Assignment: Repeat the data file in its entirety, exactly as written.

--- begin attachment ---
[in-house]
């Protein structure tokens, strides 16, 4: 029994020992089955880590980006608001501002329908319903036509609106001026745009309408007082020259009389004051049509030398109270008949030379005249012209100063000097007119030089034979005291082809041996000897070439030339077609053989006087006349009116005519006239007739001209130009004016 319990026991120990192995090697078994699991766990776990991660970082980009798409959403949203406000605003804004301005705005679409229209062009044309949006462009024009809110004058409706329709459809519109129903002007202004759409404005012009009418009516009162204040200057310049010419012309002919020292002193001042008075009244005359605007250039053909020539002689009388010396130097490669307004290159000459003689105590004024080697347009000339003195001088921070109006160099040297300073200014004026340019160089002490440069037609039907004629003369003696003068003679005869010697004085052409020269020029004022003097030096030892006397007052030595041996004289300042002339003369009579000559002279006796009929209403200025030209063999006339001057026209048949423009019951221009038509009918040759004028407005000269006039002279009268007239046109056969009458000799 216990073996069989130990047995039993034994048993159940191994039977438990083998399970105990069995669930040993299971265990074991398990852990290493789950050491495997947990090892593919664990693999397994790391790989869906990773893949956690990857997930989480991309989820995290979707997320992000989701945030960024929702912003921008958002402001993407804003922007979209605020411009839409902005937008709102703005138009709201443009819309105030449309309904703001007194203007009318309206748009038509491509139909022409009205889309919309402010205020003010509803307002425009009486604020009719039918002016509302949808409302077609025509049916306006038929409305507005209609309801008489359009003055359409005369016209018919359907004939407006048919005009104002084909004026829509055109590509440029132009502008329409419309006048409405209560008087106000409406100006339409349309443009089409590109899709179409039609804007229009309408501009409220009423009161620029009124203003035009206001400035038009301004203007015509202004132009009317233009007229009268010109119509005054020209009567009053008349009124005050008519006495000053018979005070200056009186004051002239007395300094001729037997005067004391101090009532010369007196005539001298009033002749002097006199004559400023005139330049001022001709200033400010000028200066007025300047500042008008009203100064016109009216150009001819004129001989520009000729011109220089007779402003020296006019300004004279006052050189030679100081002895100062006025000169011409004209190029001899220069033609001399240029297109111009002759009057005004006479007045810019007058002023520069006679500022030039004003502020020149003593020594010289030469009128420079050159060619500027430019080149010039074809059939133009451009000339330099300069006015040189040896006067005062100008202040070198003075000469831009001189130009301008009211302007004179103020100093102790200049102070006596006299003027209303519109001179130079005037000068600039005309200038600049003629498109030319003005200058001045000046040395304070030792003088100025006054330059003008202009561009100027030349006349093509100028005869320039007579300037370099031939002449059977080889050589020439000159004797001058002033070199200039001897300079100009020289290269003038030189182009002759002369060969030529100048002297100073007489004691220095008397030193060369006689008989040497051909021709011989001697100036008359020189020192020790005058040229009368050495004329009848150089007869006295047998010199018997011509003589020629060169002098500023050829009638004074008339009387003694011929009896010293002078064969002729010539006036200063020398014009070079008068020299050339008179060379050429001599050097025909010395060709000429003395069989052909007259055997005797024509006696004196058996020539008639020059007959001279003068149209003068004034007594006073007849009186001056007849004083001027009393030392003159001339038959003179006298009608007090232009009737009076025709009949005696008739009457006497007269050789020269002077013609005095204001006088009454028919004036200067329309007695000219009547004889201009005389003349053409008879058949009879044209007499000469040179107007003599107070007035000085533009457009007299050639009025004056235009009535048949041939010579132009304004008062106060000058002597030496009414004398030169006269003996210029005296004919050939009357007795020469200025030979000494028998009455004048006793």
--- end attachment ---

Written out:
[in-house]
């Protein structure tokens, strides 16, 4: 029994020992089955880590980006608001501002329908319903036509609106001026745009309408007082020259009389004051049509030398109270008949030379005249012209100063000097007119030089034979005291082809041996000897070439030339077609053989006087006349009116005519006239007739001209130009004016 319990026991120990192995090697078994699991766990776990991660970082980009798409959403949203406000605003804004301005705005679409229209062009044309949006462009024009809110004058409706329709459809519109129903002007202004759409404005012009009418009516009162204040200057310049010419012309002919020292002193001042008075009244005359605007250039053909020539002689009388010396130097490669307004290159000459003689105590004024080697347009000339003195001088921070109006160099040297300073200014004026340019160089002490440069037609039907004629003369003696003068003679005869010697004085052409020269020029004022003097030096030892006397007052030595041996004289300042002339003369009579000559002279006796009929209403200025030209063999006339001057026209048949423009019951221009038509009918040759004028407005000269006039002279009268007239046109056969009458000799 216990073996069989130990047995039993034994048993159940191994039977438990083998399970105990069995669930040993299971265990074991398990852990290493789950050491495997947990090892593919664990693999397994790391790989869906990773893949956690990857997930989480991309989820995290979707997320992000989701945030960024929702912003921008958002402001993407804003922007979209605020411009839409902005937008709102703005138009709201443009819309105030449309309904703001007194203007009318309206748009038509491509139909022409009205889309919309402010205020003010509803307002425009009486604020009719039918002016509302949808409302077609025509049916306006038929409305507005209609309801008489359009003055359409005369016209018919359907004939407006048919005009104002084909004026829509055109590509440029132009502008329409419309006048409405209560008087106000409406100006339409349309443009089409590109899709179409039609804007229009309408501009409220009423009161620029009124203003035009206001400035038009301004203007015509202004132009009317233009007229009268010109119509005054020209009567009053008349009124005050008519006495000053018979005070200056009186004051002239007395300094001729037997005067004391101090009532010369007196005539001298009033002749002097006199004559400023005139330049001022001709200033400010000028200066007025300047500042008008009203100064016109009216150009001819004129001989520009000729011109220089007779402003020296006019300004004279006052050189030679100081002895100062006025000169011409004209190029001899220069033609001399240029297109111009002759009057005004006479007045810019007058002023520069006679500022030039004003502020020149003593020594010289030469009128420079050159060619500027430019080149010039074809059939133009451009000339330099300069006015040189040896006067005062100008202040070198003075000469831009001189130009301008009211302007004179103020100093102790200049102070006596006299003027209303519109001179130079005037000068600039005309200038600049003629498109030319003005200058001045000046040395304070030792003088100025006054330059003008202009561009100027030349006349093509100028005869320039007579300037370099031939002449059977080889050589020439000159004797001058002033070199200039001897300079100009020289290269003038030189182009002759002369060969030529100048002297100073007489004691220095008397030193060369006689008989040497051909021709011989001697100036008359020189020192020790005058040229009368050495004329009848150089007869006295047998010199018997011509003589020629060169002098500023050829009638004074008339009387003694011929009896010293002078064969002729010539006036200063020398014009070079008068020299050339008179060379050429001599050097025909010395060709000429003395069989052909007259055997005797024509006696004196058996020539008639020059007959001279003068149209003068004034007594006073007849009186001056007849004083001027009393030392003159001339038959003179006298009608007090232009009737009076025709009949005696008739009457006497007269050789020269002077013609005095204001006088009454028919004036200067329309007695000219009547004889201009005389003349053409008879058949009879044209007499000469040179107007003599107070007035000085533009457009007299050639009025004056235009009535048949041939010579132009304004008062106060000058002597030496009414004398030169006269003996210029005296004919050939009357007795020469200025030979000494028998009455004048006793």